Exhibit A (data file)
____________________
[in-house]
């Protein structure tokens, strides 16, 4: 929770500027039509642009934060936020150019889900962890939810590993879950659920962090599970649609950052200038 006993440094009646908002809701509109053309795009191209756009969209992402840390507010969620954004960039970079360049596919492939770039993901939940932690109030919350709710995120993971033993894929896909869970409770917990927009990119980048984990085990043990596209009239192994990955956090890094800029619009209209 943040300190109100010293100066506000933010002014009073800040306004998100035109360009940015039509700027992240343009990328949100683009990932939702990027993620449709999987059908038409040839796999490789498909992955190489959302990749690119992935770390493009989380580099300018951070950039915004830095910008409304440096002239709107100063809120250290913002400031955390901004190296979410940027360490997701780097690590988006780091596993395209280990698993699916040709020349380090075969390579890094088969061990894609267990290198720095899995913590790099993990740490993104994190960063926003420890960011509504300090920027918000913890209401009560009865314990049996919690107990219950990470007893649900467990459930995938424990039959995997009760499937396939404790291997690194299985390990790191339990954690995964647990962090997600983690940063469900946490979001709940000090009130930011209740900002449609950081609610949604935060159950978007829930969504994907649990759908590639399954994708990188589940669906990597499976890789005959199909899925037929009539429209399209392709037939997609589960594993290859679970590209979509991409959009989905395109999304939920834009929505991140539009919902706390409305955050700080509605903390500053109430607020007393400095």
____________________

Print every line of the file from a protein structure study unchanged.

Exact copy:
[in-house]
């Protein structure tokens, strides 16, 4: 929770500027039509642009934060936020150019889900962890939810590993879950659920962090599970649609950052200038 006993440094009646908002809701509109053309795009191209756009969209992402840390507010969620954004960039970079360049596919492939770039993901939940932690109030919350709710995120993971033993894929896909869970409770917990927009990119980048984990085990043990596209009239192994990955956090890094800029619009209209 943040300190109100010293100066506000933010002014009073800040306004998100035109360009940015039509700027992240343009990328949100683009990932939702990027993620449709999987059908038409040839796999490789498909992955190489959302990749690119992935770390493009989380580099300018951070950039915004830095910008409304440096002239709107100063809120250290913002400031955390901004190296979410940027360490997701780097690590988006780091596993395209280990698993699916040709020349380090075969390579890094088969061990894609267990290198720095899995913590790099993990740490993104994190960063926003420890960011509504300090920027918000913890209401009560009865314990049996919690107990219950990470007893649900467990459930995938424990039959995997009760499937396939404790291997690194299985390990790191339990954690995964647990962090997600983690940063469900946490979001709940000090009130930011209740900002449609950081609610949604935060159950978007829930969504994907649990759908590639399954994708990188589940669906990597499976890789005959199909899925037929009539429209399209392709037939997609589960594993290859679970590209979509991409959009989905395109999304939920834009929505991140539009919902706390409305955050700080509605903390500053109430607020007393400095």